Related to the thread about the Atlantic Cities article about culs-de-sac, I recently watched a decent documentary backgrounder on suburbia. Good phrasing to explain to the layperson. Interviews with Big Names from Brookings that we all know.
"Suburban America: Problems & Promise"
Set in a wide array of suburbs and metropolitan areas around the United States, "Suburban America: Problems & Promise" presents a dynamic and thought-provoking exploration of suburbia, including its genesis and history, its dramatic political and social changes, as well as its developmental challenges and sustainable solutions.
This one-hour documentary, presented and distributed nationally by American Public Television (APT), airs on public TV stations nationwide beginning in September 2011 (check local listings).
Produced and directed by Emmy®-winning filmmaker Ron Rudaitis ("Farming the Future: Farm Life on Long Island," "The Puerto Ricans: Our American Story"), this absorbing film brings to light key issues and opportunities concerning the changing needs of America’s suburbs with the aim of helping to create more sustainable, economically viable metropolitan regions.
Both educational and inspirational, the documentary intercuts commentary from some of the nation’s top policy experts with engaging personal story arcs that present the dramatic shifts taking place in suburban America today — encompassing infrastructure, transportation, housing, economic development, environmental concerns and community revitalization.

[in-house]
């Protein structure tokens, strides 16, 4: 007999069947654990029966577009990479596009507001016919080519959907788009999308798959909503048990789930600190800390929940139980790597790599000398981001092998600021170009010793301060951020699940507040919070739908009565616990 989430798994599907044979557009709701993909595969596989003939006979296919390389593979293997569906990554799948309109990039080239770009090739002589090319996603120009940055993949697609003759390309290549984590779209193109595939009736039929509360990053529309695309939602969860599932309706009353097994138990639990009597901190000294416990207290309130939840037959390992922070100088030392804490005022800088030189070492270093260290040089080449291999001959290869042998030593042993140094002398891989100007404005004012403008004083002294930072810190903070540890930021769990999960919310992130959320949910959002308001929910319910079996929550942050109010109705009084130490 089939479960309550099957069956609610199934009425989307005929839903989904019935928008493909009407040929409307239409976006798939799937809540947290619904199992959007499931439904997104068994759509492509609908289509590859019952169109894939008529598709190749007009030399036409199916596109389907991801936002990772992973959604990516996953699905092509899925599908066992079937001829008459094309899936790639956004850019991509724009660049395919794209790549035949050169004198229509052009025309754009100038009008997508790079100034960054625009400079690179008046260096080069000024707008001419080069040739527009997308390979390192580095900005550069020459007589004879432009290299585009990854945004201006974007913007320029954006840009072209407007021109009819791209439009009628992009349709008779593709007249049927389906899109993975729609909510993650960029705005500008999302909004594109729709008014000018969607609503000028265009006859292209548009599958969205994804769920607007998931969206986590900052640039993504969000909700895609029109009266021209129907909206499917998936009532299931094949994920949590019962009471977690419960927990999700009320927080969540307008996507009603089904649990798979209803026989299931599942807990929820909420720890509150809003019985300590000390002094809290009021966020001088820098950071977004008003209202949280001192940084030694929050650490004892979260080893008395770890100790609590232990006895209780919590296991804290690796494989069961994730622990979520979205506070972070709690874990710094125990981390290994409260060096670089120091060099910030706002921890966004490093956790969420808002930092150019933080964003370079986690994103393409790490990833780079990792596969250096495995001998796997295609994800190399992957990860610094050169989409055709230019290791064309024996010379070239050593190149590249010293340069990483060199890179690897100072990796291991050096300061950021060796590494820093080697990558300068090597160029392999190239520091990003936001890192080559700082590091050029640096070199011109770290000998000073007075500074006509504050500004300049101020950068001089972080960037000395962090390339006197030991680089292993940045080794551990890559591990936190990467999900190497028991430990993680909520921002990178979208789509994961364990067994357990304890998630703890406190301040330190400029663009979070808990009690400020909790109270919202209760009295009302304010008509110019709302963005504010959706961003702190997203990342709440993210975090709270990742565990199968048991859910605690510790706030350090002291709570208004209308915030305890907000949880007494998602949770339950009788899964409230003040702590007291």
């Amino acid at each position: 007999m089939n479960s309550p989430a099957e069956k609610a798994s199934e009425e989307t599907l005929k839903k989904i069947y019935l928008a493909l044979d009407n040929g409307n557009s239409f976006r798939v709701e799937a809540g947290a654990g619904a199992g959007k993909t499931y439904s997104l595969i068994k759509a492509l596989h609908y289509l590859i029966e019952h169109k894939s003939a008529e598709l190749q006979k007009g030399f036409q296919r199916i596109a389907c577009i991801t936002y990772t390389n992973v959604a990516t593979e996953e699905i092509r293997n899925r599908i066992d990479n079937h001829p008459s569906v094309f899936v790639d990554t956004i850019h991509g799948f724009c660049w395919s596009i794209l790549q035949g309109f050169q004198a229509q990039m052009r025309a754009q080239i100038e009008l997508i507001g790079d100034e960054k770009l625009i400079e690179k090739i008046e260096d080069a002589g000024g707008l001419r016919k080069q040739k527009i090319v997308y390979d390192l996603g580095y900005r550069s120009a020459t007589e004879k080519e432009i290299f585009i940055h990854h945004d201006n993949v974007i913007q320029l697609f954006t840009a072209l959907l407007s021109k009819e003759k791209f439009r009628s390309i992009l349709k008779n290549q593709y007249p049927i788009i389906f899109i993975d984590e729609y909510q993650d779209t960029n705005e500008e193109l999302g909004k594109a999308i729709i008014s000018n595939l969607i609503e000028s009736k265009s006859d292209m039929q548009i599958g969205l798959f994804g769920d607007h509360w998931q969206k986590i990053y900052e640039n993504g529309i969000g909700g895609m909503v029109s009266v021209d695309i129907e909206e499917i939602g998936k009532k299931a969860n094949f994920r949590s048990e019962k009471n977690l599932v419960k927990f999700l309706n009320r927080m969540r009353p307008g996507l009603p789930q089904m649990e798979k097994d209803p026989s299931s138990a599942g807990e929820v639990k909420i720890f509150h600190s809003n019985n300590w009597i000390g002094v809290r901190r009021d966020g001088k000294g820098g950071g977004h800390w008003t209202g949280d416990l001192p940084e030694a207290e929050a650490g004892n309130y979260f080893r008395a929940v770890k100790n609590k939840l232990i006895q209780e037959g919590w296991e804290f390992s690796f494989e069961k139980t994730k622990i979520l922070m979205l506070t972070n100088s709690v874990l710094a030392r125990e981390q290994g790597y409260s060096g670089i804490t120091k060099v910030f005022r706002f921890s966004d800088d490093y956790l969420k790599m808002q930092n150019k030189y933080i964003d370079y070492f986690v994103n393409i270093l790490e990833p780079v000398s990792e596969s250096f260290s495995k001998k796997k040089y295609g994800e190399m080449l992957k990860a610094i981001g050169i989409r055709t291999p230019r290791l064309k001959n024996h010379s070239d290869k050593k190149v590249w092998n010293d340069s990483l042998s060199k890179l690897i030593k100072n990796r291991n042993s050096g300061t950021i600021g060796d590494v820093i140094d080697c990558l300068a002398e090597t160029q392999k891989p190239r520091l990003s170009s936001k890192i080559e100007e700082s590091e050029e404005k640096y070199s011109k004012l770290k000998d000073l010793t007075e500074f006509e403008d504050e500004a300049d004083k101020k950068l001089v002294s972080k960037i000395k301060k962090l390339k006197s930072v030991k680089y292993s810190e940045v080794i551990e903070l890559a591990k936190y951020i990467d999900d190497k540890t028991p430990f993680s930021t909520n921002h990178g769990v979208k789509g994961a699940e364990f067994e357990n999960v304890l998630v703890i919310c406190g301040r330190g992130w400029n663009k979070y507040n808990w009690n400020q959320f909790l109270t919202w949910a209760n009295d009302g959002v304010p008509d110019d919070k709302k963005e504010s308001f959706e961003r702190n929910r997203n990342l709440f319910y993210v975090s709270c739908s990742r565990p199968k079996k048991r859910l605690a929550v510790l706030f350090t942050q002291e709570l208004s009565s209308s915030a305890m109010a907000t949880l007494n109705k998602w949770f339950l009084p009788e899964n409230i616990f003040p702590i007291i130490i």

"Suburban America: Problems & Promise" chronicles a pivotal local suburban race that parallels the 2008 Presidential election; profiles the first modern suburban community in Long Island, New York; charts the shifting suburban demographics with visits to Muslim-American, Latino and Asian-American communities; debunks the myths and stereotypical views of suburbia, and finally, highlights the best practices of regions that have addressed and solved some of the many developmental and structural challenges of suburbia today.